From the Netherlands Antilles’ island of Saba comes this simple, steeped hot sauce that graces seafood dishes or simple rice.
Central Texas is Hill Country, which produces the habaneros, pecans, and peaches that are used in this recipe.
This diabolically hot sauce (at least a 9 on the heat scale) is also called chiltepín pasta (paste).
I’m going through a green chile sauce phase right now and this all-purpose sauce recipe comes from the southern part of New Mexico.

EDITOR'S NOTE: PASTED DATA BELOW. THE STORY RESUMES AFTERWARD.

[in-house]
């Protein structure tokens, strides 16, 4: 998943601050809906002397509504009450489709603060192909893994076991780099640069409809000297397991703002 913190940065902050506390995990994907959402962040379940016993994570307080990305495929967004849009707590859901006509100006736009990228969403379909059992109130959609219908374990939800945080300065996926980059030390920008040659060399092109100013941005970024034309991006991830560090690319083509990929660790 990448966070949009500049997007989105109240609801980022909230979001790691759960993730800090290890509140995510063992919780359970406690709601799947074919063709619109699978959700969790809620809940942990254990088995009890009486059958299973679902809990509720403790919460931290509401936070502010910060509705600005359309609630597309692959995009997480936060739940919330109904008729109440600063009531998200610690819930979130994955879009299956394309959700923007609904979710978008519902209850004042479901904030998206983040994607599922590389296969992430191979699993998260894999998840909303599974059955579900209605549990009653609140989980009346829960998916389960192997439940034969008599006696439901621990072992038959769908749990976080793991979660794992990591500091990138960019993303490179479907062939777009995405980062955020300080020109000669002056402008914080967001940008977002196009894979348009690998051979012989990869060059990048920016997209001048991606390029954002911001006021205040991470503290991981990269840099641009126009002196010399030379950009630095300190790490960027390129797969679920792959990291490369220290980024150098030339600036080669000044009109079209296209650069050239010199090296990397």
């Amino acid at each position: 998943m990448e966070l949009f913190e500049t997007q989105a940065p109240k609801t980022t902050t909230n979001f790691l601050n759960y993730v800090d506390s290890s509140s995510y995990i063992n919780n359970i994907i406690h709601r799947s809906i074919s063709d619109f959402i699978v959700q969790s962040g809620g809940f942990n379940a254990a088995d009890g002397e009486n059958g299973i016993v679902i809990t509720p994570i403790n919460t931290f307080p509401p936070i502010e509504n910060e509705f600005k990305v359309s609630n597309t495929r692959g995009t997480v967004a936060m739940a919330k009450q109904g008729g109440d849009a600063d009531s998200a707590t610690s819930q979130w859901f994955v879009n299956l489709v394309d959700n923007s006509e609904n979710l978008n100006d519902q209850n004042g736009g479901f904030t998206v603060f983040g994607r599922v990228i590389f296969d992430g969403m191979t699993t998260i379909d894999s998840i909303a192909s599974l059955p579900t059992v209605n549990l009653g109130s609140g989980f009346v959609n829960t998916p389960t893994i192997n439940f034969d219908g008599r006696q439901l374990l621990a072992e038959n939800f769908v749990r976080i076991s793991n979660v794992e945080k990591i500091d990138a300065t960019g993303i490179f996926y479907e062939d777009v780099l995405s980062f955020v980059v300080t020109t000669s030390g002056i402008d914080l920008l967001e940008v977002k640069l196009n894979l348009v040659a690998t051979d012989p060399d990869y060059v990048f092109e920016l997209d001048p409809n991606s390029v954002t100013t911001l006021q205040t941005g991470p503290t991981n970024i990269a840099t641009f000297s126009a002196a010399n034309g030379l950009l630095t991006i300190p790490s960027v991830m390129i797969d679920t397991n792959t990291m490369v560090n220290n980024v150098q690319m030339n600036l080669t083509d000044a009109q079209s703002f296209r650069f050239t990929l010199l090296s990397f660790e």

Yes, you can buy spicy ketchup at the store but there’s something to be said for concocting your own take on it at home, too. We like this version as a great way to spice up anything else you’d blorp with ketchup.
This sauce will keep for weeks in the refrigerator. Use it to spice up eggs, sandwiches, soups, and seafood.
Named after the zombie-like stilt character that prowls around during Carnival celebrations, this sauce features two ingredients common to Trinidadian commercial sauces, papaya and mustard.